The Keystone Symposia meeting on “New approaches to vaccines for human and
veterinary tropical diseases” that was held in Cape Town, South Africa from the 22nd to 29th
of May 2016 gathered researchers and scientists from various parts of the world. The
conference addressed the challenges and discussed the many innovative approaches, tools and
technologies used in the fight against the most important infectious diseases that affect
humans and livestock in tropical countries, especially in Africa.

On May 28th, the last session day of the conference, a group of African scientists
who attended the meeting gathered to discuss their impressions on the themes of the
conference and to lay the foundations for future joint actions. This meeting was mainly
motivated by the observation that while African countries suffer the most from the infectious
diseases discussed during the conference, the researches and innovations used to tackle these
problems mostly come from outside the continent. The discussion stressed the need for a
better involvement of African scientists in finding solutions to infectious diseases that
negatively impact the health and the economy of the continent. Indeed the knowledge of the
field by local scientists constitutes an invaluable asset that can be mobilized in the fight
against human and animal infectious diseases. Through this initiative, African researchers will
be ableto take the necessary initiativesto solve the problems of their continent and provide
appropriate solutions that are in most cases different from region to region. Indeed, whatever
technology provided by the Western countries, which could provide solutions to some timely
issues, the implication and participation of African researchers, who are aware of the different
factors that influence the emergence and re-emergence of diseases, constitute an appropriate
anda critical effortto solve these problems. The African continent has been exposed for
decadesto different diseases that constitute a significant threat to the health of humans and
animals. Even if some old diseases have been partially eradicated and do not anymore
constitutea threat to the economy of the continent,new and emerging diseaseshave crossedthe
borders of the continent and have begun to threaten human and animal health in other
continents.In order to reachthis goal, an initiative was taken toestablishthe African
Vaccinology Network (AfVANET).

A steering committee with nominated representatives from each of the African regions was
formed. The goal is to use AfVANET as a platform to:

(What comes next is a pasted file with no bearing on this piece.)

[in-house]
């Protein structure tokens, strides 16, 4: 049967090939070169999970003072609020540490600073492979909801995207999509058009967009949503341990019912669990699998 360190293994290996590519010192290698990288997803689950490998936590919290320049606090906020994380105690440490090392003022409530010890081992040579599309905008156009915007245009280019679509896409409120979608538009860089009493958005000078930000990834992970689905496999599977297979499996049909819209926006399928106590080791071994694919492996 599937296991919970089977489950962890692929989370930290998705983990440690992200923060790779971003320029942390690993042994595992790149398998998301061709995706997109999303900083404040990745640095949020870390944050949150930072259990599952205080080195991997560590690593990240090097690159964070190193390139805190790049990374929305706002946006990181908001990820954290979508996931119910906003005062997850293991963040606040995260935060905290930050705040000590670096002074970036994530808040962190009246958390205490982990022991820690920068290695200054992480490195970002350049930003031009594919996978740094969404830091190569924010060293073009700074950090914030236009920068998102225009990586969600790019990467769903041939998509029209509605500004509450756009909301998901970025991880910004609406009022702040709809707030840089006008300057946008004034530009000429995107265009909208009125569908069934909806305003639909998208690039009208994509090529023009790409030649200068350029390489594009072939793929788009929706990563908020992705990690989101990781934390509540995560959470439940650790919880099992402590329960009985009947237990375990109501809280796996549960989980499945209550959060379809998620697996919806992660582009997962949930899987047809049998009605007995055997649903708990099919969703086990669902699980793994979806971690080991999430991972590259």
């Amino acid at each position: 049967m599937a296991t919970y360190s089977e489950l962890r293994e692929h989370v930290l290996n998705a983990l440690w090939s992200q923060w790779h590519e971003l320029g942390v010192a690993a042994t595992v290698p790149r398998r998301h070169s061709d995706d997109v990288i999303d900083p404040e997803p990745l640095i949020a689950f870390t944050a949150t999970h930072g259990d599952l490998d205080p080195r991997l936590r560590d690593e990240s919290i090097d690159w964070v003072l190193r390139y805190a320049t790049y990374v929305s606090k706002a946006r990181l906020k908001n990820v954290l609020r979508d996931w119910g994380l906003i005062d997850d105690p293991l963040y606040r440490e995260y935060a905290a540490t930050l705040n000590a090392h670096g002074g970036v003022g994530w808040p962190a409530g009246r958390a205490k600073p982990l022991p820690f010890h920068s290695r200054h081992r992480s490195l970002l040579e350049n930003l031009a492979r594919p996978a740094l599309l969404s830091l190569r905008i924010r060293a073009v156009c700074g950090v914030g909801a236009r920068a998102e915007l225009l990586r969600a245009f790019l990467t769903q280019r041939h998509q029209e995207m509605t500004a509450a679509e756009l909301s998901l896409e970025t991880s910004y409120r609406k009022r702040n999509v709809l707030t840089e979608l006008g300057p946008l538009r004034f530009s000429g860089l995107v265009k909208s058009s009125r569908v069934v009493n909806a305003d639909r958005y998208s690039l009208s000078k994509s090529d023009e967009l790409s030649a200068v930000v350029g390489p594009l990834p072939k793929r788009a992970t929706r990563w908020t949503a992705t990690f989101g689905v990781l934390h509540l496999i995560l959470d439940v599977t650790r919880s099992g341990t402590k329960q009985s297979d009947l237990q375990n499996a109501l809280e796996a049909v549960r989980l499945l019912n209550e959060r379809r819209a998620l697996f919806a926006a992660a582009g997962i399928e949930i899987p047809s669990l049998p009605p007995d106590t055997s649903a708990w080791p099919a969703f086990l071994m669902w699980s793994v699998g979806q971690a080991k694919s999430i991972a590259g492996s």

 Bring together all stakeholders in vaccinology and related sciences in Africa;
 Identify and prioritize vaccine gaps in Africa;
 Promote vaccine research and development in Africa;
 Promote sound ethics, biosafety and biosecurity in Africa.

The steering committee will work toward making AfVANET recognized by African
governments and the African Union. The committee also intends to cooperatewith experts
from the World Health Organization (WHO) and the World Organization for Animal Health
(OIE) and take full advantage of the resources available through these international
organizations. The AfVANET committee aims to organize a meeting in Africa in 2017 and
counts on support from the Bill and Melinda Gates Foundation, the WHO, the OIE, the FAO
and from the organizers of the Keystone Symposia towards this endeavor.

The African Vaccinology Network would like to thank the Keystone Symposia organizers
especially Dr Vish Nene, for having organized this meeting in Africa, as well as Bill and
Melinda Gate Foundation for the financial support that has allowed to African scientists to
attend the conference.

AfVANET founding members (L-R): Dr. Tesfaye Kassa (Jimma University, Ethiopia), Dr. Jerome Nyhalah Dinga (University of Buea, Cameroon), Dr. Kwabena Duedu (University of Health and Allied Sciences, Ghana). Pr. Mustapha Oumouna (University of Médéa, Algeria), Dr. Funmilayo Afolayan (University of Ibadan, Nigeria), Dr. Yakhya Dieye (University Cheikh Anta Diop, Senegal), Dr. Jones Akinbobola (University of Abuja, Nigeria), Dr. Gezahegne Mamo (Addis Ababa University, Ethiopia), Dr. David Lazarus (University of Pretoria, South Africa).

Source: Dr Mustapha Oumouna, AfVANET coordinator